Immunohistochemical and genetic analysis of respiratory epithelial adenomatoid hamartomas and seromucinous hamartomas: are they precursor lesions to sinonasal low-grade tubulopapillary adenocarcinomas?

Hum Pathol 2020 03 5;97:94-102. Epub 2019 Nov 5.

Department of Pathology, Charles University, Faculty of Medicine in Plzen, Plzen 30605, Czech Republic; Bioptic Laboratory, ltd, Plzen 32600, Czech Republic.

Respiratory epithelial adenomatoid hamartoma (REAH) and seromucinous hamartoma (SH) are rare tumor-like lesions of the nasal cavity, paranasal sinuses, and nasopharynx. The pathogenesis of REAH/SH is still unclear. Neoplastic proliferation, chronic mechanical irritation, inflammation, or possible embryological tissue misplacement are speculated as possible mechanisms of their development. Low-grade tubulopapillary adenocarcinoma (LGTA) is a rare variant of nonsalivary, nonintestinal type sinonasal adenocarcinoma. The aim of this study was to evaluate the immunohistochemical and genetic profiles of 10 cases of REAH/SH, with serous, mucinous, and respiratory components evaluated separately and to compare these findings with the features of 9 cases of LGTA. All cases of REAH/SH and LGTA were analyzed immunohistochemically with a cocktail of mucin antigens (MUC1, MUC2, MUC4, MUC5AC, MUC6) and with epithelial (CK7, CK20, CDX2, SATB2) and myoepithelial markers (S100 protein, p63, SOX10). The next-generation sequencing assay was performed using FusionPlex Solid Tumor Kit (ArcherDx) in 10 cases of REAH/SH, and the EGFR-ZNF267 gene fusion was detected in 1 of them. Two female REAH/SH cases were assessed for the presence of clonality. Using the human androgen receptor assay, 1 case was proved to be clonal. The serous component of REAH/SH was positive for CK7/MUC1 and SOX10 similarly to LGTA. Although REAH/SH and LGTA are histopathologically and clinically separate entities, the overlap in their morphological and immunohistochemical profiles suggests that REAH/SH might be a precursor lesion of LGTA.
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http://dx.doi.org/10.1016/j.humpath.2019.09.018DOI Listing
March 2020

Machine learning application for prediction of locoregional recurrences in early oral tongue cancer: a Web-based prognostic tool.

Virchows Arch 2019 Oct 17;475(4):489-497. Epub 2019 Aug 17.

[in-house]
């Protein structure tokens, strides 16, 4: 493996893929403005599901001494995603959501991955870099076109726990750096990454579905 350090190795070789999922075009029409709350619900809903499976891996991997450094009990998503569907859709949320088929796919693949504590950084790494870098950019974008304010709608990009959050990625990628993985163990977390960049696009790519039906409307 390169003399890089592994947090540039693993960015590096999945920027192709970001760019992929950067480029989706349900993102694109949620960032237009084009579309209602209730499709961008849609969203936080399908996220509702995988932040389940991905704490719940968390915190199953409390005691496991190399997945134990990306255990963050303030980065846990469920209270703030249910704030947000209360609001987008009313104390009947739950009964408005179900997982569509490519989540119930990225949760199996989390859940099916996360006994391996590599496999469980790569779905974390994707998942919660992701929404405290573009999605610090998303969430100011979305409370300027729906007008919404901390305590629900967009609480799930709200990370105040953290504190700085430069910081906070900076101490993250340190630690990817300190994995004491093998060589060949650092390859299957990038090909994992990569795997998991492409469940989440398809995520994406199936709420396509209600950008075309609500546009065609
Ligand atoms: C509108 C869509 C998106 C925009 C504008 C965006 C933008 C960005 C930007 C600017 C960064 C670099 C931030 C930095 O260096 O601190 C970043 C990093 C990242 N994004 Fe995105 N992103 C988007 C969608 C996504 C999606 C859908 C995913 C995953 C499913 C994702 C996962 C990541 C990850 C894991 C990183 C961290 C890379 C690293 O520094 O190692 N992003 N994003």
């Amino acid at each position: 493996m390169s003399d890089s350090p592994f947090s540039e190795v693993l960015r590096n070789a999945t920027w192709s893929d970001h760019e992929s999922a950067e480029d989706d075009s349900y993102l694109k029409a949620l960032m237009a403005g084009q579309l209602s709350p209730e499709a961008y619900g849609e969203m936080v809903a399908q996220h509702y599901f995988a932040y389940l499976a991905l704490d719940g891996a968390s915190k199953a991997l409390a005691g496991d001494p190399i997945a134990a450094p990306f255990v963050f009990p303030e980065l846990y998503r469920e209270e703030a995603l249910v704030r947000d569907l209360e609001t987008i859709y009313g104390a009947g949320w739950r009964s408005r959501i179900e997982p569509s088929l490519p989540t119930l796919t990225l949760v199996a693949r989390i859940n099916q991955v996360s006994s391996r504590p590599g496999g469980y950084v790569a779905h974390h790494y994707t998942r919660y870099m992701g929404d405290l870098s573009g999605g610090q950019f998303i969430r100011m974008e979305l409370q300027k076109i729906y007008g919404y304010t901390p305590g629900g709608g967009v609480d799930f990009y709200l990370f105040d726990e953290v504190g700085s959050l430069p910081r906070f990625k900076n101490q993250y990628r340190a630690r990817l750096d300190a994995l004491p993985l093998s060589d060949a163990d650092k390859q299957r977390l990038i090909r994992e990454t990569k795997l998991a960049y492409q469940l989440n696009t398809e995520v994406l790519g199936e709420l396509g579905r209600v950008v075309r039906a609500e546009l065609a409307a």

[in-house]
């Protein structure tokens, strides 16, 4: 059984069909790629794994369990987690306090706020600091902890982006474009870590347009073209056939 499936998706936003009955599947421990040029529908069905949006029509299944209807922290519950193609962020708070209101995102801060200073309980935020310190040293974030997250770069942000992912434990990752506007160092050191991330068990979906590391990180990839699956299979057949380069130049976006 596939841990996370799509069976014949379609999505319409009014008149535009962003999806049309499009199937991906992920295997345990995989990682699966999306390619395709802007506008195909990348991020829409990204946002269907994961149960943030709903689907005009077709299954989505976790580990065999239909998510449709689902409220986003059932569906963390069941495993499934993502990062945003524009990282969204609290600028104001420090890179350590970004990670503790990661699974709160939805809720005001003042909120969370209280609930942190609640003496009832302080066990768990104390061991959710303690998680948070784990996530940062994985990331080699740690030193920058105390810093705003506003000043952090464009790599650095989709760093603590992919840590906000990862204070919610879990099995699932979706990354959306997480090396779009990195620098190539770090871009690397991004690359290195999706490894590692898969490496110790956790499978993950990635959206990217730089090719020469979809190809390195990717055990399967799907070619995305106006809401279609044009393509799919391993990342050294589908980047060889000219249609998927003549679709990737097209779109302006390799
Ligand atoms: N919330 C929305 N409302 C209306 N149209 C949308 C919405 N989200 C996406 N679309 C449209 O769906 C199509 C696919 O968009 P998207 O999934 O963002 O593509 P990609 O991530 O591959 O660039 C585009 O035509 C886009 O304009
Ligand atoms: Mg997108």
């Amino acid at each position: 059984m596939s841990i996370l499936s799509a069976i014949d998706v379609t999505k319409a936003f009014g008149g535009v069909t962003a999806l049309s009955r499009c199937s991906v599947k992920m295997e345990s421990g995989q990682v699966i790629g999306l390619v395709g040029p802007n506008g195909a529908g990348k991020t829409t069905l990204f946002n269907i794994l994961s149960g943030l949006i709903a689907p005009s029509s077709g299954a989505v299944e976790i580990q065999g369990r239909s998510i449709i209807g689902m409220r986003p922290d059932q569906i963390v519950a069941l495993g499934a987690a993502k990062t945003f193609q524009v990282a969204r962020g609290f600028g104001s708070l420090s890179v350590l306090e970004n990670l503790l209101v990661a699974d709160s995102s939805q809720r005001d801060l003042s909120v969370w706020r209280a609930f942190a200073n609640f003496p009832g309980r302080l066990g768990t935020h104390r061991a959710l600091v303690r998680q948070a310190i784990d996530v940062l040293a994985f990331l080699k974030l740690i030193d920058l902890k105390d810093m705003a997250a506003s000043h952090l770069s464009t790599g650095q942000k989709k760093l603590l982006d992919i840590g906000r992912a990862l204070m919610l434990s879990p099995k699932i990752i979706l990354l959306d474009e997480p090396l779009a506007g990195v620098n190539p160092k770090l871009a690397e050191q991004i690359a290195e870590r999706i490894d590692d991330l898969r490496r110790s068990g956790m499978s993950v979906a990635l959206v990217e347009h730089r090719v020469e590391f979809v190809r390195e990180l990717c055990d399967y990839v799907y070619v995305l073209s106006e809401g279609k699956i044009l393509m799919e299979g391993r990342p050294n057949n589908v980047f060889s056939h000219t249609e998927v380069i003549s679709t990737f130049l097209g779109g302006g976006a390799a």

Research Programme in Systems Oncology, Faculty of Medicine, University of Helsinki, Helsinki, Finland.

Estimation of risk of recurrence in early-stage oral tongue squamous cell carcinoma (OTSCC) remains a challenge in the field of head and neck oncology. We examined the use of artificial neural networks (ANNs) to predict recurrences in early-stage OTSCC. A Web-based tool available for public use was also developed. A feedforward neural network was trained for prediction of locoregional recurrences in early OTSCC. The trained network was used to evaluate several prognostic parameters (age, gender, T stage, WHO histologic grade, depth of invasion, tumor budding, worst pattern of invasion, perineural invasion, and lymphocytic host response). Our neural network model identified tumor budding and depth of invasion as the most important prognosticators to predict locoregional recurrence. The accuracy of the neural network was 92.7%, which was higher than that of the logistic regression model (86.5%). Our online tool provided 88.2% accuracy, 71.2% sensitivity, and 98.9% specificity. In conclusion, ANN seems to offer a unique decision-making support predicting recurrences and thus adding value for the management of early OTSCC. To the best of our knowledge, this is the first study that applied ANN for prediction of recurrence in early OTSCC and provided a Web-based tool.
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http://dx.doi.org/10.1007/s00428-019-02642-5DOI Listing
http://www.ncbi.nlm.nih.gov/pmc/articles/PMC6828835PMC
October 2019